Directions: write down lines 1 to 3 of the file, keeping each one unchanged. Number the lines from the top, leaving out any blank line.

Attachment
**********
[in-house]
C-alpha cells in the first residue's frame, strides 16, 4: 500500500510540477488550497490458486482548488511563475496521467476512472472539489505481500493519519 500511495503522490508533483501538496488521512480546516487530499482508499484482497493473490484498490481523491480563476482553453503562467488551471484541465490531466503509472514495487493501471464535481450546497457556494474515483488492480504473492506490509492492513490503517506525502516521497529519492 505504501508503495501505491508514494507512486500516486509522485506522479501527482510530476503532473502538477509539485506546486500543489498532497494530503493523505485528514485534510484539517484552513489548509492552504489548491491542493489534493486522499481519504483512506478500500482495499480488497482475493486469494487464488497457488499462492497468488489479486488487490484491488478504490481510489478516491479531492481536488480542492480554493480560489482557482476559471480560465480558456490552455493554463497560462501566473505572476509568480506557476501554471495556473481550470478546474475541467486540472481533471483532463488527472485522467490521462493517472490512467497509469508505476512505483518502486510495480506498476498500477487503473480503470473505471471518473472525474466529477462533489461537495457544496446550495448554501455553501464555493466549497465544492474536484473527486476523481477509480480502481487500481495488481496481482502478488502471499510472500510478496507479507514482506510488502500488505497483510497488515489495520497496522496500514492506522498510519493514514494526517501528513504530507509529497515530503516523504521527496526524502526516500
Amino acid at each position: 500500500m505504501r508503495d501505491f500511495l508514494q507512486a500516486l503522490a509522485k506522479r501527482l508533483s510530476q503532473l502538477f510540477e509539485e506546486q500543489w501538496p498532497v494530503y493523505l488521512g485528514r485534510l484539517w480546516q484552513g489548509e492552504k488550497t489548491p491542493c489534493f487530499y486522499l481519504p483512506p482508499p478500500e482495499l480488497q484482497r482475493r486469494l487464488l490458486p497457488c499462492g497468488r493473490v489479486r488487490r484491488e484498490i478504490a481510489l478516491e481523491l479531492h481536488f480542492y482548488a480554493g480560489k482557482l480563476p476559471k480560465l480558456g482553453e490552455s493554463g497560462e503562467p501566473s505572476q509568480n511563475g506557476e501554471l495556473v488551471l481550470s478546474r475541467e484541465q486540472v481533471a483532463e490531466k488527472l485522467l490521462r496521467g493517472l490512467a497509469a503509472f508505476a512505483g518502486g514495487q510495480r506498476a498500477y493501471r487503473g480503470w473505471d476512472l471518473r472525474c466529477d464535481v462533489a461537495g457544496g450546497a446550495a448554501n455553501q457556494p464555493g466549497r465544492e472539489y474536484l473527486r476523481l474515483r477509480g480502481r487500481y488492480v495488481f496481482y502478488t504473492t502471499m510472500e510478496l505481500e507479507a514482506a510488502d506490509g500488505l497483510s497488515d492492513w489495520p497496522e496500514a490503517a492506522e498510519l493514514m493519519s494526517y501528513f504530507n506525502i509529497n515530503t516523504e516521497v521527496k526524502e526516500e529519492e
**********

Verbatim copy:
[in-house]
C-alpha cells in the first residue's frame, strides 16, 4: 500500500510540477488550497490458486482548488511563475496521467476512472472539489505481500493519519 500511495503522490508533483501538496488521512480546516487530499482508499484482497493473490484498490481523491480563476482553453503562467488551471484541465490531466503509472514495487493501471464535481450546497457556494474515483488492480504473492506490509492492513490503517506525502516521497529519492 505504501508503495501505491508514494507512486500516486509522485506522479501527482510530476503532473502538477509539485506546486500543489498532497494530503493523505485528514485534510484539517484552513489548509492552504489548491491542493489534493486522499481519504483512506478500500482495499480488497482475493486469494487464488497457488499462492497468488489479486488487490484491488478504490481510489478516491479531492481536488480542492480554493480560489482557482476559471480560465480558456490552455493554463497560462501566473505572476509568480506557476501554471495556473481550470478546474475541467486540472481533471483532463488527472485522467490521462493517472490512467497509469508505476512505483518502486510495480506498476498500477487503473480503470473505471471518473472525474466529477462533489461537495457544496446550495448554501455553501464555493466549497465544492474536484473527486476523481477509480480502481487500481495488481496481482502478488502471499510472500510478496507479507514482506510488502500488505497483510497488515489495520497496522496500514492506522498510519493514514494526517501528513504530507509529497515530503516523504521527496526524502526516500
Amino acid at each position: 500500500m505504501r508503495d501505491f500511495l508514494q507512486a500516486l503522490a509522485k506522479r501527482l508533483s510530476q503532473l502538477f510540477e509539485e506546486q500543489w501538496p498532497v494530503y493523505l488521512g485528514r485534510l484539517w480546516q484552513g489548509e492552504k488550497t489548491p491542493c489534493f487530499y486522499l481519504p483512506p482508499p478500500e482495499l480488497q484482497r482475493r486469494l487464488l490458486p497457488c499462492g497468488r493473490v489479486r488487490r484491488e484498490i478504490a481510489l478516491e481523491l479531492h481536488f480542492y482548488a480554493g480560489k482557482l480563476p476559471k480560465l480558456g482553453e490552455s493554463g497560462e503562467p501566473s505572476q509568480n511563475g506557476e501554471l495556473v488551471l481550470s478546474r475541467e484541465q486540472v481533471a483532463e490531466k488527472l485522467l490521462r496521467g493517472l490512467a497509469a503509472f508505476a512505483g518502486g514495487q510495480r506498476a498500477y493501471r487503473g480503470w473505471d476512472l471518473r472525474c466529477d464535481v462533489a461537495g457544496g450546497a446550495a448554501n455553501q457556494p464555493g466549497r465544492e472539489y474536484l473527486r476523481l474515483r477509480g480502481r487500481y488492480v495488481f496481482y502478488t504473492t502471499m510472500e510478496l505481500e507479507a514482506a510488502d506490509g500488505l497483510s497488515d492492513w489495520p497496522e496500514a490503517a492506522e498510519l493514514m493519519s494526517y501528513f504530507n506525502i509529497n515530503t516523504e516521497v521527496k526524502e526516500e529519492e